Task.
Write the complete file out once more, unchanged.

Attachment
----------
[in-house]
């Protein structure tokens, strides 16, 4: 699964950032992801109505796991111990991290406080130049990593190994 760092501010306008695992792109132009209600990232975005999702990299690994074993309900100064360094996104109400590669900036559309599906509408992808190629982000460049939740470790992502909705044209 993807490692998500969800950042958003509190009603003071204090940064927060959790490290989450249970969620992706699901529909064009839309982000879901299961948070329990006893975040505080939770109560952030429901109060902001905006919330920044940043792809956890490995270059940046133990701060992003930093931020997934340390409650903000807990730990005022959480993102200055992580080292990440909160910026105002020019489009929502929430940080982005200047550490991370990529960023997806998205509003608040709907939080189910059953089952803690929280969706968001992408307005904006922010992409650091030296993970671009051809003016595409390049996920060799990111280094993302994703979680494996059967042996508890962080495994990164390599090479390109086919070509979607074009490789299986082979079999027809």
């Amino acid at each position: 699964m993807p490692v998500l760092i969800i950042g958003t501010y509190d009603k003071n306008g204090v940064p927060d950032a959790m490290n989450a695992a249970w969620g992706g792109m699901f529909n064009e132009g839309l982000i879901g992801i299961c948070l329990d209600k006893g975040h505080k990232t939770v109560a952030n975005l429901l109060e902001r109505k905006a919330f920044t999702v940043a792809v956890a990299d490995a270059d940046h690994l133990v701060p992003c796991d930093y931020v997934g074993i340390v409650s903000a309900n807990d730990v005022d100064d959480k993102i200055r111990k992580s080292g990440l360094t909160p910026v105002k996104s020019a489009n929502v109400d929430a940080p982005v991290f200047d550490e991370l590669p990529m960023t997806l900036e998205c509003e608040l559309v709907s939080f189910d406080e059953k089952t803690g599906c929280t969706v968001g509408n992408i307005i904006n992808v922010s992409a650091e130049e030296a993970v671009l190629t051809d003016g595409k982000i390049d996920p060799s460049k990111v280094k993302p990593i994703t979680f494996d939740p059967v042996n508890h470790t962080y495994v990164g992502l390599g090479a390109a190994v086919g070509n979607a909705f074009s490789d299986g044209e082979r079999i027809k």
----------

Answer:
[in-house]
């Protein structure tokens, strides 16, 4: 699964950032992801109505796991111990991290406080130049990593190994 760092501010306008695992792109132009209600990232975005999702990299690994074993309900100064360094996104109400590669900036559309599906509408992808190629982000460049939740470790992502909705044209 993807490692998500969800950042958003509190009603003071204090940064927060959790490290989450249970969620992706699901529909064009839309982000879901299961948070329990006893975040505080939770109560952030429901109060902001905006919330920044940043792809956890490995270059940046133990701060992003930093931020997934340390409650903000807990730990005022959480993102200055992580080292990440909160910026105002020019489009929502929430940080982005200047550490991370990529960023997806998205509003608040709907939080189910059953089952803690929280969706968001992408307005904006922010992409650091030296993970671009051809003016595409390049996920060799990111280094993302994703979680494996059967042996508890962080495994990164390599090479390109086919070509979607074009490789299986082979079999027809």
């Amino acid at each position: 699964m993807p490692v998500l760092i969800i950042g958003t501010y509190d009603k003071n306008g204090v940064p927060d950032a959790m490290n989450a695992a249970w969620g992706g792109m699901f529909n064009e132009g839309l982000i879901g992801i299961c948070l329990d209600k006893g975040h505080k990232t939770v109560a952030n975005l429901l109060e902001r109505k905006a919330f920044t999702v940043a792809v956890a990299d490995a270059d940046h690994l133990v701060p992003c796991d930093y931020v997934g074993i340390v409650s903000a309900n807990d730990v005022d100064d959480k993102i200055r111990k992580s080292g990440l360094t909160p910026v105002k996104s020019a489009n929502v109400d929430a940080p982005v991290f200047d550490e991370l590669p990529m960023t997806l900036e998205c509003e608040l559309v709907s939080f189910d406080e059953k089952t803690g599906c929280t969706v968001g509408n992408i307005i904006n992808v922010s992409a650091e130049e030296a993970v671009l190629t051809d003016g595409k982000i390049d996920p060799s460049k990111v280094k993302p990593i994703t979680f494996d939740p059967v042996n508890h470790t962080y495994v990164g992502l390599g090479a390109a190994v086919g070509n979607a909705f074009s490789d299986g044209e082979r079999i027809k």